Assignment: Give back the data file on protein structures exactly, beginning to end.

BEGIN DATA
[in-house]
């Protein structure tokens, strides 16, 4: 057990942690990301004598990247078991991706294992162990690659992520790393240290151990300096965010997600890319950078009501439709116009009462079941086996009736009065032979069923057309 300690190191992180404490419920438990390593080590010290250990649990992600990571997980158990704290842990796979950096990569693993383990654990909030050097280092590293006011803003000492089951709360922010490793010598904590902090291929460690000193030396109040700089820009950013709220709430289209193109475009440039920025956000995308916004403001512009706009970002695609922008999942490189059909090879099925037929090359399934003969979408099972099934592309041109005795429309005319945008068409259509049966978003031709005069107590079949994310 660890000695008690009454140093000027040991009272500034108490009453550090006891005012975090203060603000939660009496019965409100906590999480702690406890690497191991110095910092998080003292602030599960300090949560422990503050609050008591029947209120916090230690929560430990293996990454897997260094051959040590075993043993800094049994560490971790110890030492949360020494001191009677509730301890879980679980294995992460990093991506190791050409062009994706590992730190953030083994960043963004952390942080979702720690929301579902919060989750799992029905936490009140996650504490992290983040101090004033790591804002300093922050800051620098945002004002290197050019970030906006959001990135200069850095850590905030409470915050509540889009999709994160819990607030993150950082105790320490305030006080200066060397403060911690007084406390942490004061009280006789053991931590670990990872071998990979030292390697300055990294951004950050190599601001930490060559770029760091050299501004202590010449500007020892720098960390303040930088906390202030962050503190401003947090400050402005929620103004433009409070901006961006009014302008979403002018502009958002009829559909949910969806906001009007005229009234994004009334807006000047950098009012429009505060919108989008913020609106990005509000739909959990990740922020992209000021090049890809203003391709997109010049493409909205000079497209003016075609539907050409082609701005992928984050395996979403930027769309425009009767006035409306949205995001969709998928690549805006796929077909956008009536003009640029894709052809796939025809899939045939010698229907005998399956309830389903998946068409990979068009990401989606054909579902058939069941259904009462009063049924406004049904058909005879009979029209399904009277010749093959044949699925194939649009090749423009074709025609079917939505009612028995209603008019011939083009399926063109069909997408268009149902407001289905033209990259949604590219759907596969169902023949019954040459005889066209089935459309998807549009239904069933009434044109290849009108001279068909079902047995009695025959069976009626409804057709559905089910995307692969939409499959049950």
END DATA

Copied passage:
[in-house]
């Protein structure tokens, strides 16, 4: 057990942690990301004598990247078991991706294992162990690659992520790393240290151990300096965010997600890319950078009501439709116009009462079941086996009736009065032979069923057309 300690190191992180404490419920438990390593080590010290250990649990992600990571997980158990704290842990796979950096990569693993383990654990909030050097280092590293006011803003000492089951709360922010490793010598904590902090291929460690000193030396109040700089820009950013709220709430289209193109475009440039920025956000995308916004403001512009706009970002695609922008999942490189059909090879099925037929090359399934003969979408099972099934592309041109005795429309005319945008068409259509049966978003031709005069107590079949994310 660890000695008690009454140093000027040991009272500034108490009453550090006891005012975090203060603000939660009496019965409100906590999480702690406890690497191991110095910092998080003292602030599960300090949560422990503050609050008591029947209120916090230690929560430990293996990454897997260094051959040590075993043993800094049994560490971790110890030492949360020494001191009677509730301890879980679980294995992460990093991506190791050409062009994706590992730190953030083994960043963004952390942080979702720690929301579902919060989750799992029905936490009140996650504490992290983040101090004033790591804002300093922050800051620098945002004002290197050019970030906006959001990135200069850095850590905030409470915050509540889009999709994160819990607030993150950082105790320490305030006080200066060397403060911690007084406390942490004061009280006789053991931590670990990872071998990979030292390697300055990294951004950050190599601001930490060559770029760091050299501004202590010449500007020892720098960390303040930088906390202030962050503190401003947090400050402005929620103004433009409070901006961006009014302008979403002018502009958002009829559909949910969806906001009007005229009234994004009334807006000047950098009012429009505060919108989008913020609106990005509000739909959990990740922020992209000021090049890809203003391709997109010049493409909205000079497209003016075609539907050409082609701005992928984050395996979403930027769309425009009767006035409306949205995001969709998928690549805006796929077909956008009536003009640029894709052809796939025809899939045939010698229907005998399956309830389903998946068409990979068009990401989606054909579902058939069941259904009462009063049924406004049904058909005879009979029209399904009277010749093959044949699925194939649009090749423009074709025609079917939505009612028995209603008019011939083009399926063109069909997408268009149902407001289905033209990259949604590219759907596969169902023949019954040459005889066209089935459309998807549009239904069933009434044109290849009108001279068909079902047995009695025959069976009626409804057709559905089910995307692969939409499959049950």